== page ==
Flumerfelt says that a program was put in place to buy back commercial fishing permits, and in 2011, a new quota system called Catch Shares was put into place. Fishermen have also been required to have observers on their boats who carefully weigh the catches and note what species have been caught, so that there is 100% accountability.
At the same time, new fishing gear has been developed that has reduced the amount of bycatch—other species inadvertently swept up.
Groundfish were often fished by trawlers, which got a bad reputation for damaging fragile ocean floors and gathering up unwanted fish in weighted nets. But new modified equipment has made that much less likely, according to founder/CEO Alan Lovewell of Real Good Fish, a community- supported fishery and seafood distributor based in Moss Landing.
Groundfish is caught in a variety of other ways in addition to trawling, including long lines, trolling lines and jigs—and people who do want to avoid trawl-caught fish can refer to Seafood Watch, which lists types of groundfish and the methods by which they’re harvested.
Real Good Fish received a federal grant that is allowing it to research new equipment, assisted by Monterey Bay fishermen, with an exempted permit to harvest chilipepper rockfish using a trolled hook and line assisted by cost-effective electronic monitoring gear. The hope is that such a setup would reduce the need for a human observer, which costs fishing vessels $500 to $600 a day. RGF’s fishermen will also report back on the abundancy of chilipepper rockfish in certain areas during the two-year project.
Monterey Bay Aquarium also received a grant and is working on a different innovation with scientist Andre Boustany, who says his gear will give fishers the ability to keep rockfish alive after capture so they can be sold into the live fish trade. Of Lovewell’s research, he says, “Our two teams are trying to work together on the two projects to find ways to optimize both goals.”
With the news of the rebounding fish stocks, hopes for the local fishing economy have also rallied. It is projected to add as many as 900 new jobs in West Coast communities and $60 million in income just this year, according to an economic analysis by the PFMC. In addition to commercial fishing, some 219,000 recreational fishing trips are projected.
Connecting the consumer with local groundfish is the next piece of the puzzle. For commercial fishing to go forward, the infrastructure must be there to get fish to the consumer. Part of the hoped-for solution centers on Monterey’s Wharf 2, where at press time, the Monterey City Council was mulling over awarding leases to companies there that will process and distribute groundfish.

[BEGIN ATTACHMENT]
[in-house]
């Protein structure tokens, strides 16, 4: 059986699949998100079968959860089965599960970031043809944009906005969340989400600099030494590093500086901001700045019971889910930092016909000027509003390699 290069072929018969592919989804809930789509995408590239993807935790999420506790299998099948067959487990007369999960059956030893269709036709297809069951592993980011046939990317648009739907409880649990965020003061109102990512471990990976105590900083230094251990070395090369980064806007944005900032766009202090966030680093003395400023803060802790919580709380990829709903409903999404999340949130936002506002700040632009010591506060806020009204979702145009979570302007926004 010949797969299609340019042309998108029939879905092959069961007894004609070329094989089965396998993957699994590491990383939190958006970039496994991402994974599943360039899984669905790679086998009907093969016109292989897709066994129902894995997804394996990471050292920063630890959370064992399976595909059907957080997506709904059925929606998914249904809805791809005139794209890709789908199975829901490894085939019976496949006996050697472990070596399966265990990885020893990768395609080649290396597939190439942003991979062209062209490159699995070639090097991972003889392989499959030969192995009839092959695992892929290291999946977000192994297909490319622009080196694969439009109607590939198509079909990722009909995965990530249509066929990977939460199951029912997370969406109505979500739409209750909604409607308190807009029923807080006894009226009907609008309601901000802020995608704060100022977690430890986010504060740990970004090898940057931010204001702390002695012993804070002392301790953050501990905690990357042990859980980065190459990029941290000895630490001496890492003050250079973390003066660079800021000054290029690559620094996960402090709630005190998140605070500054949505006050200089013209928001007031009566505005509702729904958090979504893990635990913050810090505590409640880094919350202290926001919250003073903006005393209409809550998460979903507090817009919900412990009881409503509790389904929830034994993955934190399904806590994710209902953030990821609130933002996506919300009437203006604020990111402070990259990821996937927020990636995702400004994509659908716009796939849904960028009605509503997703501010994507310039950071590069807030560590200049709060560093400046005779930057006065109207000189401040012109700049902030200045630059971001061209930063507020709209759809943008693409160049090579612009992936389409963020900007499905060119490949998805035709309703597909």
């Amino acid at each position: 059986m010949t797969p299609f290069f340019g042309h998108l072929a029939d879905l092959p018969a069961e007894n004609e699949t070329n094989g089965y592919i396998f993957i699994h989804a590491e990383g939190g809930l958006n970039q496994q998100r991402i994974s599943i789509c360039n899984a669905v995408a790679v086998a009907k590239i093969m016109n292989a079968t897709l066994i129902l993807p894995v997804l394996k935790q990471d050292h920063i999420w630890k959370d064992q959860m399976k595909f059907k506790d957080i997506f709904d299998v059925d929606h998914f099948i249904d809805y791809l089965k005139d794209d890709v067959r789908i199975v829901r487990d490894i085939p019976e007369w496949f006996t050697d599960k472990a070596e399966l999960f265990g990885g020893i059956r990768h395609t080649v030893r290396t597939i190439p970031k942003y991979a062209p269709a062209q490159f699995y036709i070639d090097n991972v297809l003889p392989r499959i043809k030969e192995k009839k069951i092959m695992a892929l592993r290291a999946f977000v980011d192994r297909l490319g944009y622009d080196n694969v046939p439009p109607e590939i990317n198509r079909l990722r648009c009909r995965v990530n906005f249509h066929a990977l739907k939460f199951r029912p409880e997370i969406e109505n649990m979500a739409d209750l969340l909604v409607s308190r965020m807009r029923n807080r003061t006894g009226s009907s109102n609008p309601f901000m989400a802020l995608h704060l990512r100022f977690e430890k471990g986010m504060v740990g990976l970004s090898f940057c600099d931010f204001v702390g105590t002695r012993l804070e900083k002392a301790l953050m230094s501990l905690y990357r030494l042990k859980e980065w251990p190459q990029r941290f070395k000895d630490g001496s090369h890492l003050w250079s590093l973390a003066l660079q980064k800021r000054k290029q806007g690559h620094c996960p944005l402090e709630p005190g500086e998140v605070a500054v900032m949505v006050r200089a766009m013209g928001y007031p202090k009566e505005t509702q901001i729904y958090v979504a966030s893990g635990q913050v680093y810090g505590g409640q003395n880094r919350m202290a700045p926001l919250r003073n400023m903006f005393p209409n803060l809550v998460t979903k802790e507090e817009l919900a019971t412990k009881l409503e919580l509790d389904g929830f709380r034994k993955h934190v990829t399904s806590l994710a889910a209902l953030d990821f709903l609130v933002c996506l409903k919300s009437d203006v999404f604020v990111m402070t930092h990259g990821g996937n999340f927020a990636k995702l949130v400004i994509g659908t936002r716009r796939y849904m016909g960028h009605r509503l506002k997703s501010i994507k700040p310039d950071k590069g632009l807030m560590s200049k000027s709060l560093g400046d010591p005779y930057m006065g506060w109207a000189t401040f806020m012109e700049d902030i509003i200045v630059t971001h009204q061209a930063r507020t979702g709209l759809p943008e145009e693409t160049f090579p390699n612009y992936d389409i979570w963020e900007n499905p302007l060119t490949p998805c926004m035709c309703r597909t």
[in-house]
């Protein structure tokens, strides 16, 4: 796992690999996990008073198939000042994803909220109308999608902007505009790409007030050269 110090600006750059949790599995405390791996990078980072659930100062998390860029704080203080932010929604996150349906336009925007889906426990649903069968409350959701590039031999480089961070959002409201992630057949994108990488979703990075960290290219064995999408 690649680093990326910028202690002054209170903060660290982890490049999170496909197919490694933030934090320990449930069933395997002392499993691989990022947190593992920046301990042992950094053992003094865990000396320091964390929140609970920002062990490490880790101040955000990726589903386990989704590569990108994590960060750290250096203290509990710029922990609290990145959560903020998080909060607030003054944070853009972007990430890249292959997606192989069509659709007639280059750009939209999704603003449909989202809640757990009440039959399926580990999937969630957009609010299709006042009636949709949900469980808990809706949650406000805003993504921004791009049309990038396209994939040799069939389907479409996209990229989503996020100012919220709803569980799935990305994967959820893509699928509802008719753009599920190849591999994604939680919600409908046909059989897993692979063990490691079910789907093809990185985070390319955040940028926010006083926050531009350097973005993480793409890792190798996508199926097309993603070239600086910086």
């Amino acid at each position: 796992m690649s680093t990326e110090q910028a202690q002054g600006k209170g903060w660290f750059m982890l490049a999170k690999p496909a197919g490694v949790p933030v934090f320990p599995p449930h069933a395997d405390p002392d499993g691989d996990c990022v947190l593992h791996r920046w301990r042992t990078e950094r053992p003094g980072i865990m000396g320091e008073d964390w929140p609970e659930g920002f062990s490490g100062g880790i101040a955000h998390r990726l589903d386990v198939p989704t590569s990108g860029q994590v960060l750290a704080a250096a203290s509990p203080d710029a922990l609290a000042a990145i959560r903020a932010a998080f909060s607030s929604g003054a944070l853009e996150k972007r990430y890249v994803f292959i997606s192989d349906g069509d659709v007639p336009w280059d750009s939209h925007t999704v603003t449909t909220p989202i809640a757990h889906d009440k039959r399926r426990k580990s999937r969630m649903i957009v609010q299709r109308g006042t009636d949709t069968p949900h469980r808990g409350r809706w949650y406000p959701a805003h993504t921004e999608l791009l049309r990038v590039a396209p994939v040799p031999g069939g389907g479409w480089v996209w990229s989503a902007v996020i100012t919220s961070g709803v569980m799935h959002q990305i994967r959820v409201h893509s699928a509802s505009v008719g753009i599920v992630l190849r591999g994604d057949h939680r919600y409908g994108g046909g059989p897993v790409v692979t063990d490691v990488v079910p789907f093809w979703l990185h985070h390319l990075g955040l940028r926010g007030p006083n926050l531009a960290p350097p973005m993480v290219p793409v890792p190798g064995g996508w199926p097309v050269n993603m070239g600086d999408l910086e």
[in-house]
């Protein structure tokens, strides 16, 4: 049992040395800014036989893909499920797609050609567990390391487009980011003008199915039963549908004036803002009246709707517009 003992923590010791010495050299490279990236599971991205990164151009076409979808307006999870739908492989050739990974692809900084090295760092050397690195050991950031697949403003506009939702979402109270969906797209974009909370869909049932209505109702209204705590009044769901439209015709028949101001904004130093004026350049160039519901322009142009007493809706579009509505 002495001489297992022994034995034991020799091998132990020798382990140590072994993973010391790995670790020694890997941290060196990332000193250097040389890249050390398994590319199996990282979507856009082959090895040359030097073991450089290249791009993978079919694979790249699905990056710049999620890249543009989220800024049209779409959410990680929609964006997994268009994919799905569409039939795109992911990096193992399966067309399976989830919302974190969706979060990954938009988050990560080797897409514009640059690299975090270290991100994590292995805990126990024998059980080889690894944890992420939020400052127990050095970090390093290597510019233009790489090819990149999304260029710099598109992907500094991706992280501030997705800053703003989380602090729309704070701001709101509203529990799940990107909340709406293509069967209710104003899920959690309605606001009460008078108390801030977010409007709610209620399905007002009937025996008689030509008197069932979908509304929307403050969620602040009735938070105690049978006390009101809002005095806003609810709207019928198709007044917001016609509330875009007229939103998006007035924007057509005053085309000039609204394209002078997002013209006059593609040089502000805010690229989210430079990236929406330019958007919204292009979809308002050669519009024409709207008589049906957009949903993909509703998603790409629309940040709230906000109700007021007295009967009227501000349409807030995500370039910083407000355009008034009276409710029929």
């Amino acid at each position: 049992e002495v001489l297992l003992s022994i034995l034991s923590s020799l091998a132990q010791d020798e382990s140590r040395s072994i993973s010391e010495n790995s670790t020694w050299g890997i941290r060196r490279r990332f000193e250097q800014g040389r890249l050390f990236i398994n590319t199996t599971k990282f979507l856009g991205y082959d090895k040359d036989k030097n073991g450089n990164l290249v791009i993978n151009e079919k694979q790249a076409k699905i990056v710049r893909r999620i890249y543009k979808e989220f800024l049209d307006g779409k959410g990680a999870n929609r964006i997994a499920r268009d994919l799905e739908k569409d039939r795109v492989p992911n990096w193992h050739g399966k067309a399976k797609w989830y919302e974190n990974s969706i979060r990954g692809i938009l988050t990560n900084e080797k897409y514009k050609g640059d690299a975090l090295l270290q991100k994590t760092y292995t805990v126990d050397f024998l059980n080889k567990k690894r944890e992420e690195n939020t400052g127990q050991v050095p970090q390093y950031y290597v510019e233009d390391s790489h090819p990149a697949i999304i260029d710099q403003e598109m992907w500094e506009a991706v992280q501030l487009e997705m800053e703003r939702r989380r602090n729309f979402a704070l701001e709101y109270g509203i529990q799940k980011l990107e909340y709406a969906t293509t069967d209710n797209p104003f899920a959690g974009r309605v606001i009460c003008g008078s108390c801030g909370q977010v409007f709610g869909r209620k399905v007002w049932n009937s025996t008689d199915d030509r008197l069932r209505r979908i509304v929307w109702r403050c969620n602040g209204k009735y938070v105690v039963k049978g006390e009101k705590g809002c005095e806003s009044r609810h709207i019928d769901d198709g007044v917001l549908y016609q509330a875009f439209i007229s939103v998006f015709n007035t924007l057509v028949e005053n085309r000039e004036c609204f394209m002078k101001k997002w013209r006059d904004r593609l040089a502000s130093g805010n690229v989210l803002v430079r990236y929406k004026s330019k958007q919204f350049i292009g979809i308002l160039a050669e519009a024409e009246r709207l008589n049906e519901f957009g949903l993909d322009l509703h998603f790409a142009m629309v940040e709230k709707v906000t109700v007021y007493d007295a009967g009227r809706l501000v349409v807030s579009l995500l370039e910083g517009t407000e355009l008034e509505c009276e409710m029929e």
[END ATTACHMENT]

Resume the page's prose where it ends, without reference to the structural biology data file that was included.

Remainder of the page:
Right now, Flumerfelt says, the only way to buy locally caught rockfish, sole or sablefish is to get it from one of the few fishermen who sell directly from their boats or to buy it from one of the CSFs, such as Real Good Fish in Moss Landing or H&H and Ocean2Table in Santa Cruz. Some area fish markets and independent grocery stores may also have it on hand, if they buy from local fishermen.
Burleigh hopes to organize a weekly fishermen’s market in Monterey, similar to a farmers’ market, where people could come and shop for fresh-off-the-boat seafood. But that’s sometime off in the future. In the meantime, he is helping coordinate promotions at area restaurants that highlight groundfish, such as the recent Get Hooked restaurant week, where local chefs created rockfish and sablefish specials.
Get Hooked also connected chefs and fishermen, with profiles and photos of the fishermen who caught that seafood on display in the restaurants, so that guests could see who was catching their dinner.
“Monterey Bay provides an abundance of sustainable seafood options,” says Burleigh. “We want to draw attention back to our local seafood bounty and the incredible fishermen who catch it.”
WHAT ARE GROUNDFISH?
Don’t be surprised if you aren’t familiar with the term “groundfish.” It’s a designation applied to particular species in the Pacific Fishery Management Council’s groundfish fishery management plan.
Because there are more than 90 species in this group, it’s sometimes difficult to keep track of exactly what they are. But in general, they are fish that live on or near the bottom of the ocean, and do not migrate.
- Rockfish are the predominant group among groundfish. The PFMC’s plan covers 64 different species of rockfish, including yellowtail, canary, shortbelly and vermilion rockfish, as well as bocaccio, chilipepper, cowcod, yelloweye, thornyheads and Pacific Ocean perch.
- Flatfish include 12 species, such as Petrale sole, starry flounder, turbot and sand dab.
- Roundfish encompass lingcod, cabezon, kelp greenling, Pacific cod, Pacific whiting (hake) and sablefish.
- Other species include ratfish, finescale codling and Pacific rattail or grenadier.